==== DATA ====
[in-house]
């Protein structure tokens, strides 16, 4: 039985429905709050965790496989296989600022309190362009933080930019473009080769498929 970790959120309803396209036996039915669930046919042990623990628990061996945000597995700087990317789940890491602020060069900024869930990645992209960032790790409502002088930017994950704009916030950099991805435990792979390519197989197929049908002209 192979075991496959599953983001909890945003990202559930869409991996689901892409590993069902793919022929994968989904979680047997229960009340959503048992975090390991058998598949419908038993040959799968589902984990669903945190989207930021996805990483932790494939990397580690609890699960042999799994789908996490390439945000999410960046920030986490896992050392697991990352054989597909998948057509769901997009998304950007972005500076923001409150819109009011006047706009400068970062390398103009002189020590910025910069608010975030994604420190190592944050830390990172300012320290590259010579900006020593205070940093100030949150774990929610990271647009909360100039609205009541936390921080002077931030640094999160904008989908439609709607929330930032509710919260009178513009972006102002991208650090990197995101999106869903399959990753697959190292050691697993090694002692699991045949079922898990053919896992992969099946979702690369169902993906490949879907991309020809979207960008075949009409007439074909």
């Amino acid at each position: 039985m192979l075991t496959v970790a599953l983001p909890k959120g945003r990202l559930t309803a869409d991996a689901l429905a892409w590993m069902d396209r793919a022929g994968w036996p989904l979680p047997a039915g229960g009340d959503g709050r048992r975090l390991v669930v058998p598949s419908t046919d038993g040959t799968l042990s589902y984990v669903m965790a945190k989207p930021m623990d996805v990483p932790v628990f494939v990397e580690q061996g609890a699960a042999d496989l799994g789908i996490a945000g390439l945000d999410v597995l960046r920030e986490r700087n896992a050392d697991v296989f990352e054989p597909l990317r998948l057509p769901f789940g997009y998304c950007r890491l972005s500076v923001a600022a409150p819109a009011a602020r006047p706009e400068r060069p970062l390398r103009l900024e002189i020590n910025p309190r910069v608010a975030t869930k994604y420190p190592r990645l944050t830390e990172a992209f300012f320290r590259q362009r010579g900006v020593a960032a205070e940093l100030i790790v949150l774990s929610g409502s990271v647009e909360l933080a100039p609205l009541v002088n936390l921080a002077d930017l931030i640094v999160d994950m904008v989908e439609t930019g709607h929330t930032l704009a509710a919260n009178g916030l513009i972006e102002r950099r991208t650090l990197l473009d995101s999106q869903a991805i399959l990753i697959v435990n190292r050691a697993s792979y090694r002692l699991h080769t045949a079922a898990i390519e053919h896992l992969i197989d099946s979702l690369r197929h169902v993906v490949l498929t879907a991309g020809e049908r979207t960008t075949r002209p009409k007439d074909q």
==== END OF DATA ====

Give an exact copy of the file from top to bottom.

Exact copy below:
[in-house]
């Protein structure tokens, strides 16, 4: 039985429905709050965790496989296989600022309190362009933080930019473009080769498929 970790959120309803396209036996039915669930046919042990623990628990061996945000597995700087990317789940890491602020060069900024869930990645992209960032790790409502002088930017994950704009916030950099991805435990792979390519197989197929049908002209 192979075991496959599953983001909890945003990202559930869409991996689901892409590993069902793919022929994968989904979680047997229960009340959503048992975090390991058998598949419908038993040959799968589902984990669903945190989207930021996805990483932790494939990397580690609890699960042999799994789908996490390439945000999410960046920030986490896992050392697991990352054989597909998948057509769901997009998304950007972005500076923001409150819109009011006047706009400068970062390398103009002189020590910025910069608010975030994604420190190592944050830390990172300012320290590259010579900006020593205070940093100030949150774990929610990271647009909360100039609205009541936390921080002077931030640094999160904008989908439609709607929330930032509710919260009178513009972006102002991208650090990197995101999106869903399959990753697959190292050691697993090694002692699991045949079922898990053919896992992969099946979702690369169902993906490949879907991309020809979207960008075949009409007439074909």
């Amino acid at each position: 039985m192979l075991t496959v970790a599953l983001p909890k959120g945003r990202l559930t309803a869409d991996a689901l429905a892409w590993m069902d396209r793919a022929g994968w036996p989904l979680p047997a039915g229960g009340d959503g709050r048992r975090l390991v669930v058998p598949s419908t046919d038993g040959t799968l042990s589902y984990v669903m965790a945190k989207p930021m623990d996805v990483p932790v628990f494939v990397e580690q061996g609890a699960a042999d496989l799994g789908i996490a945000g390439l945000d999410v597995l960046r920030e986490r700087n896992a050392d697991v296989f990352e054989p597909l990317r998948l057509p769901f789940g997009y998304c950007r890491l972005s500076v923001a600022a409150p819109a009011a602020r006047p706009e400068r060069p970062l390398r103009l900024e002189i020590n910025p309190r910069v608010a975030t869930k994604y420190p190592r990645l944050t830390e990172a992209f300012f320290r590259q362009r010579g900006v020593a960032a205070e940093l100030i790790v949150l774990s929610g409502s990271v647009e909360l933080a100039p609205l009541v002088n936390l921080a002077d930017l931030i640094v999160d994950m904008v989908e439609t930019g709607h929330t930032l704009a509710a919260n009178g916030l513009i972006e102002r950099r991208t650090l990197l473009d995101s999106q869903a991805i399959l990753i697959v435990n190292r050691a697993s792979y090694r002692l699991h080769t045949a079922a898990i390519e053919h896992l992969i197989d099946s979702l690369r197929h169902v993906v490949l498929t879907a991309g020809e049908r979207t960008t075949r002209p009409k007439d074909q």